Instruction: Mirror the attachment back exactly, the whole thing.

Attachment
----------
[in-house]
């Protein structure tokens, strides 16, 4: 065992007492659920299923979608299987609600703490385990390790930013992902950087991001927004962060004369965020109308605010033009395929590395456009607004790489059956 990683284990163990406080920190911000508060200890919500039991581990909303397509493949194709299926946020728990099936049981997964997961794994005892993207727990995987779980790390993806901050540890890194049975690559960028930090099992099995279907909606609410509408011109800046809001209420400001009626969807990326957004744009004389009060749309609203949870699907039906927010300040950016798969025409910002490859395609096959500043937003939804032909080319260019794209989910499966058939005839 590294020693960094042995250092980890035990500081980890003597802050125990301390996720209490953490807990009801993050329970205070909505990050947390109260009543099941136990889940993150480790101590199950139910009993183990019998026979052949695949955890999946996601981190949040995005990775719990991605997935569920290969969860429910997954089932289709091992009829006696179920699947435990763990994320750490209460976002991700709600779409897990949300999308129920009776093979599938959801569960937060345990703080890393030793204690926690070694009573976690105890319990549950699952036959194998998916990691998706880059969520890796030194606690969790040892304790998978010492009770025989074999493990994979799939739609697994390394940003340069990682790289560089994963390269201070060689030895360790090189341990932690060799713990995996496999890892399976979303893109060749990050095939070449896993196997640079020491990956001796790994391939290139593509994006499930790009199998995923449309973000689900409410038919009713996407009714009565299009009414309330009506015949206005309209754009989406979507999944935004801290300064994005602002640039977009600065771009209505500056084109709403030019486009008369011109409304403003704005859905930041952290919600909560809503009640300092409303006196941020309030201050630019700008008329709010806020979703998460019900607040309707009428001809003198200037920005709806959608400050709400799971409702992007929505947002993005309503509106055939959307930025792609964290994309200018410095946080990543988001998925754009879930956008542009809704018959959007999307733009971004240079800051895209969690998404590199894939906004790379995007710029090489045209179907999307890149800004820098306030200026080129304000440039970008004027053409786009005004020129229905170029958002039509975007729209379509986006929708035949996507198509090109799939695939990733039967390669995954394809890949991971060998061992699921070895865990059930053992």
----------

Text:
[in-house]
């Protein structure tokens, strides 16, 4: 065992007492659920299923979608299987609600703490385990390790930013992902950087991001927004962060004369965020109308605010033009395929590395456009607004790489059956 990683284990163990406080920190911000508060200890919500039991581990909303397509493949194709299926946020728990099936049981997964997961794994005892993207727990995987779980790390993806901050540890890194049975690559960028930090099992099995279907909606609410509408011109800046809001209420400001009626969807990326957004744009004389009060749309609203949870699907039906927010300040950016798969025409910002490859395609096959500043937003939804032909080319260019794209989910499966058939005839 590294020693960094042995250092980890035990500081980890003597802050125990301390996720209490953490807990009801993050329970205070909505990050947390109260009543099941136990889940993150480790101590199950139910009993183990019998026979052949695949955890999946996601981190949040995005990775719990991605997935569920290969969860429910997954089932289709091992009829006696179920699947435990763990994320750490209460976002991700709600779409897990949300999308129920009776093979599938959801569960937060345990703080890393030793204690926690070694009573976690105890319990549950699952036959194998998916990691998706880059969520890796030194606690969790040892304790998978010492009770025989074999493990994979799939739609697994390394940003340069990682790289560089994963390269201070060689030895360790090189341990932690060799713990995996496999890892399976979303893109060749990050095939070449896993196997640079020491990956001796790994391939290139593509994006499930790009199998995923449309973000689900409410038919009713996407009714009565299009009414309330009506015949206005309209754009989406979507999944935004801290300064994005602002640039977009600065771009209505500056084109709403030019486009008369011109409304403003704005859905930041952290919600909560809503009640300092409303006196941020309030201050630019700008008329709010806020979703998460019900607040309707009428001809003198200037920005709806959608400050709400799971409702992007929505947002993005309503509106055939959307930025792609964290994309200018410095946080990543988001998925754009879930956008542009809704018959959007999307733009971004240079800051895209969690998404590199894939906004790379995007710029090489045209179907999307890149800004820098306030200026080129304000440039970008004027053409786009005004020129229905170029958002039509975007729209379509986006929708035949996507198509090109799939695939990733039967390669995954394809890949991971060998061992699921070895865990059930053992």